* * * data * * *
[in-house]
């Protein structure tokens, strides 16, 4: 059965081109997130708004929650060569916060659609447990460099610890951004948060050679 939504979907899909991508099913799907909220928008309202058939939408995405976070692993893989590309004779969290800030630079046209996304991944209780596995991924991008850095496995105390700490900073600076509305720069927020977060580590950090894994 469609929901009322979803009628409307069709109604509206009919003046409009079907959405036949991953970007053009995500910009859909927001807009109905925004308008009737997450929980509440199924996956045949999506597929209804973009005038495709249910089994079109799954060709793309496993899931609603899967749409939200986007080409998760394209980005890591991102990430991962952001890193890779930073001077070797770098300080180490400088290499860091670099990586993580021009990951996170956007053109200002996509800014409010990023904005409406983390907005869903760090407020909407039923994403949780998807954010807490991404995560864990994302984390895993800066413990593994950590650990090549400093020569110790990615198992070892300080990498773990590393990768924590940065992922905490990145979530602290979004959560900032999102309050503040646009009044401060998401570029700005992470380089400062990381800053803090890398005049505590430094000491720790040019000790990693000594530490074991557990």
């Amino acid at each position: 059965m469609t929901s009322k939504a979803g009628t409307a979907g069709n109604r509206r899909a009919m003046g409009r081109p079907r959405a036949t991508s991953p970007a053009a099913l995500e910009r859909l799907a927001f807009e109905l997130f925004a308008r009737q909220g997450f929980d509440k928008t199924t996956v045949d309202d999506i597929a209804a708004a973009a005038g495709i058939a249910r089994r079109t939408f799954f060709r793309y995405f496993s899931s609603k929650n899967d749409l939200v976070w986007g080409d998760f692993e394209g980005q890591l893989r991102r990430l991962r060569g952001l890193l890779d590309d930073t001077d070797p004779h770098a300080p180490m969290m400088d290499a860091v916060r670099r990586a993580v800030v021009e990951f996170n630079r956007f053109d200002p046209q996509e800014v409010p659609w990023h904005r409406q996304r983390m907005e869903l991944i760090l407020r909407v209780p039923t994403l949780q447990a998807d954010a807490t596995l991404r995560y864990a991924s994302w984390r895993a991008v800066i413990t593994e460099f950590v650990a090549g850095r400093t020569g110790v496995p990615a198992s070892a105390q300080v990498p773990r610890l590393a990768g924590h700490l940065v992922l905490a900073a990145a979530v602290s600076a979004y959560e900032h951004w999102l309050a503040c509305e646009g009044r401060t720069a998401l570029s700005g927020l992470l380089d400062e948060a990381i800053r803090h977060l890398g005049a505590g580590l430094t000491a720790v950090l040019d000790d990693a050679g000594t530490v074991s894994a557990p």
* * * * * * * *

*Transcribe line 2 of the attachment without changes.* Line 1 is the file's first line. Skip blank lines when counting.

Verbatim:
């Protein structure tokens, strides 16, 4: 059965081109997130708004929650060569916060659609447990460099610890951004948060050679 939504979907899909991508099913799907909220928008309202058939939408995405976070692993893989590309004779969290800030630079046209996304991944209780596995991924991008850095496995105390700490900073600076509305720069927020977060580590950090894994 469609929901009322979803009628409307069709109604509206009919003046409009079907959405036949991953970007053009995500910009859909927001807009109905925004308008009737997450929980509440199924996956045949999506597929209804973009005038495709249910089994079109799954060709793309496993899931609603899967749409939200986007080409998760394209980005890591991102990430991962952001890193890779930073001077070797770098300080180490400088290499860091670099990586993580021009990951996170956007053109200002996509800014409010990023904005409406983390907005869903760090407020909407039923994403949780998807954010807490991404995560864990994302984390895993800066413990593994950590650990090549400093020569110790990615198992070892300080990498773990590393990768924590940065992922905490990145979530602290979004959560900032999102309050503040646009009044401060998401570029700005992470380089400062990381800053803090890398005049505590430094000491720790040019000790990693000594530490074991557990």